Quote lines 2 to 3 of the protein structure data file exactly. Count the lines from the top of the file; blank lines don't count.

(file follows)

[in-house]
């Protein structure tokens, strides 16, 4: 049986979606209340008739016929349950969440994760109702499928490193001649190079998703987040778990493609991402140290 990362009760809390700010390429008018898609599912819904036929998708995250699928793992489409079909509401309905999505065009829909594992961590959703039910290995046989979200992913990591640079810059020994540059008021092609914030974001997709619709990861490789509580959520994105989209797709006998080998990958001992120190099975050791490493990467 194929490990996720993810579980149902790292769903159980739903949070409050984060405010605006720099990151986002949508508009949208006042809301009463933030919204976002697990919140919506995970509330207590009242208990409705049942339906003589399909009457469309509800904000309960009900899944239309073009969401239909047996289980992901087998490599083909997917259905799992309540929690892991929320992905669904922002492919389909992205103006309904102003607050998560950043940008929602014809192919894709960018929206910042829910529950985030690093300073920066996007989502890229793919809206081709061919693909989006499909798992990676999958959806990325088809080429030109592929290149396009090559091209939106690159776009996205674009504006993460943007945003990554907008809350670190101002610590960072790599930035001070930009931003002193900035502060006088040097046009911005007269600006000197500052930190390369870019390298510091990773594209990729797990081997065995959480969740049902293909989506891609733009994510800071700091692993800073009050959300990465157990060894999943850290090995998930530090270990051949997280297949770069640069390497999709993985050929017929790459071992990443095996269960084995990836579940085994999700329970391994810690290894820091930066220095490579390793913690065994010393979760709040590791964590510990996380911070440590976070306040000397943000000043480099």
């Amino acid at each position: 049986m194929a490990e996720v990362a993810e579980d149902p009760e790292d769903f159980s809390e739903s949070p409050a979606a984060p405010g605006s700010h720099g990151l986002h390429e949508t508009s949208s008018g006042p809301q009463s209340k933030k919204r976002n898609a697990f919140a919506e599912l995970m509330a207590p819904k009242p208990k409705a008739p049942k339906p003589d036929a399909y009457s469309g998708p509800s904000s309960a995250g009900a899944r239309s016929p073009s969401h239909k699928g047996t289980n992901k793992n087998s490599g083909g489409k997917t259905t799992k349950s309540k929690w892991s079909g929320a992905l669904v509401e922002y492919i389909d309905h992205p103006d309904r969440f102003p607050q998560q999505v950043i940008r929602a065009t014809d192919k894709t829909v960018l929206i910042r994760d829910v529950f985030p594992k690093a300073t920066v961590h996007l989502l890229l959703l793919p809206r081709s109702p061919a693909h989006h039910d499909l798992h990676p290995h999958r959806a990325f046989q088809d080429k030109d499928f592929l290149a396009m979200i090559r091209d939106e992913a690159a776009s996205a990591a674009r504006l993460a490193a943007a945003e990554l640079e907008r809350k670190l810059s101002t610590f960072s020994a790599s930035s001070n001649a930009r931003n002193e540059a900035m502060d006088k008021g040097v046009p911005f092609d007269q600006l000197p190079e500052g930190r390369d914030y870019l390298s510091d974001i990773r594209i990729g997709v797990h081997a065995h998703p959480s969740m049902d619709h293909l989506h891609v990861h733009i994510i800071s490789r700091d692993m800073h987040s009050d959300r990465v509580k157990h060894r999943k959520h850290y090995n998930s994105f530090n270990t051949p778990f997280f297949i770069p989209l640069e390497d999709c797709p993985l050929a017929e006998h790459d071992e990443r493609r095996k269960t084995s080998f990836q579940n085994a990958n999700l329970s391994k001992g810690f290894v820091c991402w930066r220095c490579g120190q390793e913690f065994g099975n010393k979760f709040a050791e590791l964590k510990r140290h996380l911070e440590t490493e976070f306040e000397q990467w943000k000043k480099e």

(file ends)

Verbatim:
């Protein structure tokens, strides 16, 4: 049986979606209340008739016929349950969440994760109702499928490193001649190079998703987040778990493609991402140290 990362009760809390700010390429008018898609599912819904036929998708995250699928793992489409079909509401309905999505065009829909594992961590959703039910290995046989979200992913990591640079810059020994540059008021092609914030974001997709619709990861490789509580959520994105989209797709006998080998990958001992120190099975050791490493990467 194929490990996720993810579980149902790292769903159980739903949070409050984060405010605006720099990151986002949508508009949208006042809301009463933030919204976002697990919140919506995970509330207590009242208990409705049942339906003589399909009457469309509800904000309960009900899944239309073009969401239909047996289980992901087998490599083909997917259905799992309540929690892991929320992905669904922002492919389909992205103006309904102003607050998560950043940008929602014809192919894709960018929206910042829910529950985030690093300073920066996007989502890229793919809206081709061919693909989006499909798992990676999958959806990325088809080429030109592929290149396009090559091209939106690159776009996205674009504006993460943007945003990554907008809350670190101002610590960072790599930035001070930009931003002193900035502060006088040097046009911005007269600006000197500052930190390369870019390298510091990773594209990729797990081997065995959480969740049902293909989506891609733009994510800071700091692993800073009050959300990465157990060894999943850290090995998930530090270990051949997280297949770069640069390497999709993985050929017929790459071992990443095996269960084995990836579940085994999700329970391994810690290894820091930066220095490579390793913690065994010393979760709040590791964590510990996380911070440590976070306040000397943000000043480099």
């Amino acid at each position: 049986m194929a490990e996720v990362a993810e579980d149902p009760e790292d769903f159980s809390e739903s949070p409050a979606a984060p405010g605006s700010h720099g990151l986002h390429e949508t508009s949208s008018g006042p809301q009463s209340k933030k919204r976002n898609a697990f919140a919506e599912l995970m509330a207590p819904k009242p208990k409705a008739p049942k339906p003589d036929a399909y009457s469309g998708p509800s904000s309960a995250g009900a899944r239309s016929p073009s969401h239909k699928g047996t289980n992901k793992n087998s490599g083909g489409k997917t259905t799992k349950s309540k929690w892991s079909g929320a992905l669904v509401e922002y492919i389909d309905h992205p103006d309904r969440f102003p607050q998560q999505v950043i940008r929602a065009t014809d192919k894709t829909v960018l929206i910042r994760d829910v529950f985030p594992k690093a300073t920066v961590h996007l989502l890229l959703l793919p809206r081709s109702p061919a693909h989006h039910d499909l798992h990676p290995h999958r959806a990325f046989q088809d080429k030109d499928f592929l290149a396009m979200i090559r091209d939106e992913a690159a776009s996205a990591a674009r504006l993460a490193a943007a945003e990554l640079e907008r809350k670190l810059s101002t610590f960072s020994a790599s930035s001070n001649a930009r931003n002193e540059a900035m502060d006088k008021g040097v046009p911005f092609d007269q600006l000197p190079e500052g930190r390369d914030y870019l390298s510091d974001i990773r594209i990729g997709v797990h081997a065995h998703p959480s969740m049902d619709h293909l989506h891609v990861h733009i994510i800071s490789r700091d692993m800073h987040s009050d959300r990465v509580k157990h060894r999943k959520h850290y090995n998930s994105f530090n270990t051949p778990f997280f297949i770069p989209l640069e390497d999709c797709p993985l050929a017929e006998h790459d071992e990443r493609r095996k269960t084995s080998f990836q579940n085994a990958n999700l329970s391994k001992g810690f290894v820091c991402w930066r220095c490579g120190q390793e913690f065994g099975n010393k979760f709040a050791e590791l964590k510990r140290h996380l911070e440590t490493e976070f306040e000397q990467w943000k000043k480099e």